The Satellite Concert. January 14, 1973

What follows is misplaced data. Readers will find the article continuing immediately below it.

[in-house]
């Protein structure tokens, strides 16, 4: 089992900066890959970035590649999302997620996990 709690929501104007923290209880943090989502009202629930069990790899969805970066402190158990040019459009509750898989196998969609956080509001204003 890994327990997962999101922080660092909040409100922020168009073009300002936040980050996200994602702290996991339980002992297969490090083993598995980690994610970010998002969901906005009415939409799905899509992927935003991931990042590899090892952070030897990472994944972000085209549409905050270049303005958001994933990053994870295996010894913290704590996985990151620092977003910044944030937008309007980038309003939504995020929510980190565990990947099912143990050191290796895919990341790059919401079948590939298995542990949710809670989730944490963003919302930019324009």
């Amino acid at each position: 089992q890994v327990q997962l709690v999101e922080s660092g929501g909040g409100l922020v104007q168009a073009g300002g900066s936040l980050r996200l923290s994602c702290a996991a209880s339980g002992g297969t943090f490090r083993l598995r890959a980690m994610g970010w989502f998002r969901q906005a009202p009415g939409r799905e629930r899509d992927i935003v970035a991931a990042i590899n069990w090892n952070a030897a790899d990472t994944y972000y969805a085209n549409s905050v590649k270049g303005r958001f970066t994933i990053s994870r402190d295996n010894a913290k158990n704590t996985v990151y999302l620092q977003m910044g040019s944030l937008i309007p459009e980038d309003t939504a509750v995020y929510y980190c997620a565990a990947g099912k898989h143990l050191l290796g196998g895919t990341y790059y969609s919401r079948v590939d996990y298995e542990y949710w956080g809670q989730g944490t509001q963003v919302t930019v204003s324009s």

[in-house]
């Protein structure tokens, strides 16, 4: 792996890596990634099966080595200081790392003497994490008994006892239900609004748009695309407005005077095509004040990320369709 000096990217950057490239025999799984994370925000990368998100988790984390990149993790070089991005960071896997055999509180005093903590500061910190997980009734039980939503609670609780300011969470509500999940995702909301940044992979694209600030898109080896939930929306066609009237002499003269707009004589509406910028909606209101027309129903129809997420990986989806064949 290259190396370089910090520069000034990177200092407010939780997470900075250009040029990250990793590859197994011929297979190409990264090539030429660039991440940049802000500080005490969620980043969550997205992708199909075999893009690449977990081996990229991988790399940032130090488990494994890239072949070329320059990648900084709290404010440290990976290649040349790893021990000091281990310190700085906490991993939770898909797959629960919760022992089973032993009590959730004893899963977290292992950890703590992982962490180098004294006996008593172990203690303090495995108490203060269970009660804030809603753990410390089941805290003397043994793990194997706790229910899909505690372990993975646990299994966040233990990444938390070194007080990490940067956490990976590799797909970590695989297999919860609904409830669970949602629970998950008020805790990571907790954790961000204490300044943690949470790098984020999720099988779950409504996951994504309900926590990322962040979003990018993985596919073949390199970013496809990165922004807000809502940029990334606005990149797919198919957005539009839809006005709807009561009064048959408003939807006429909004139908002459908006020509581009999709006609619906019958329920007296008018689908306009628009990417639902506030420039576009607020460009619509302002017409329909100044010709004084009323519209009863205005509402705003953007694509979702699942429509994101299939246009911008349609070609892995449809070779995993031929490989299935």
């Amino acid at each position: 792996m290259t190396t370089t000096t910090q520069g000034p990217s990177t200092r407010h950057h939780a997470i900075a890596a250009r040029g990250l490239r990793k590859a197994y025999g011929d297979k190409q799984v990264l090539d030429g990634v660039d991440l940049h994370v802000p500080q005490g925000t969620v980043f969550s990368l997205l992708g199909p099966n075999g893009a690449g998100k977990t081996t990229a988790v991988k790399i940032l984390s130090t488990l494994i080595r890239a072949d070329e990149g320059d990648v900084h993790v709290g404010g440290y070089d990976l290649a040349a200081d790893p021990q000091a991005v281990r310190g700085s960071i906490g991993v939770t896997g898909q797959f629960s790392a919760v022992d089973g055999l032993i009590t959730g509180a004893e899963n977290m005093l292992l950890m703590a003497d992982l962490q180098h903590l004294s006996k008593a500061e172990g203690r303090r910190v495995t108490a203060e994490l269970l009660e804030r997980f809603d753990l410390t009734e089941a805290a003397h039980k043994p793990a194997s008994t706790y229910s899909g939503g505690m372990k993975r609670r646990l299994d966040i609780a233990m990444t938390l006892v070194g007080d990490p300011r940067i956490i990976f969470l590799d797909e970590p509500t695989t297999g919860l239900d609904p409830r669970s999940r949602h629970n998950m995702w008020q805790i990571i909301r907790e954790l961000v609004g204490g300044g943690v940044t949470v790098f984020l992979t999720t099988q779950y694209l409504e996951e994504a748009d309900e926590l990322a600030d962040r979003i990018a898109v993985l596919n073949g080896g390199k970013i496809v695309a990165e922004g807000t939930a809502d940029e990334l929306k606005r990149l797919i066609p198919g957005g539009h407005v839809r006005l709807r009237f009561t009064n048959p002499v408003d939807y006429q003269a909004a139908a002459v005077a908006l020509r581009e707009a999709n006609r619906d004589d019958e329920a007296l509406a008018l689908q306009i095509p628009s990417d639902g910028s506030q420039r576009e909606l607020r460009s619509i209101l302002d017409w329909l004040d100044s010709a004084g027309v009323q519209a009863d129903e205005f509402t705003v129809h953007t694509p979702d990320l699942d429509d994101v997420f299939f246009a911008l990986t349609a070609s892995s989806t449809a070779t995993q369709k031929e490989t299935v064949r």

The concert on January 14, 1973 at the Honolulu International Center would mark a milestone in the history of television. Elvis was very nervous before the Concert began, as usual for him, but when he came on stage his calm way of approaching the show would show an overwhelming confidence. Although it is true that he hardly moved, that he did not perform any karate movements, he did not make much expression, his voice and his acting were really impressive. Dressed in his White suit adorned with the Eagle, "American Eagle Suit" designed by Bill Belew , would give the scene the magic touch to be able to give that majestic image that attracted the public so much. The songs chosen for the Concert, considering the fans with successful songs from their beginnings and also with songs recently added to their repertoire, some more dramatic... would also be very well received by an audience that was dedicated at all times. The retransmission became historic, because it could be seen live and a few hours later on a deferred basis. The broadcast live at 12:30 am Hawaii time and via the Intelsat IV satellite to Australia, South Korea, Japan, Thailand, the Philippines, South Vietnam and other countries. It would be seen on a delayed basis in 28 European countries, except for the United Kingdom, because despite the enormous popularity of Elvis in England and Ireland, the BBC did not want to pay the connection fee for the broadcast. Live streaming in January attracts 37.8% of viewers in Japan, 91.8% in the Philippines, 70% in Hong Kong, and 70-80% of viewers in Korea. In the United States there was no live broadcast, due to Super Bowl VII, they did not want to have competition and it was decided to schedule it for months later, on April 4, 1973. With a 51% audience, curiously it would be more watched than the first man walk on the moon In total, it was broadcast to some 40 countries with an estimated audience of more than a billion people. Elvis ended the concert with his knee on the ground, his back to the public and with a crown that the fans had given him that he was wearing on the hand. The impression of the open cape of him with the eagle and the surprise, when Elvis released it to the public at last. The Concert was cut down a bit for the US broadcast, but the program was nevertheless longer because four of the songs that Elvis recorded after the live concert were included, all to be embellished with a video montage featuring Hawaiian scenery. Most of the shots were close up and sometimes focused on different general images, for the montage they made a screen effect in multiple montage. The Concert that was beneficial would obtain 75,000 dollars for the Kui Lee Association. A great test for Elvis Presley from which he would come out with success.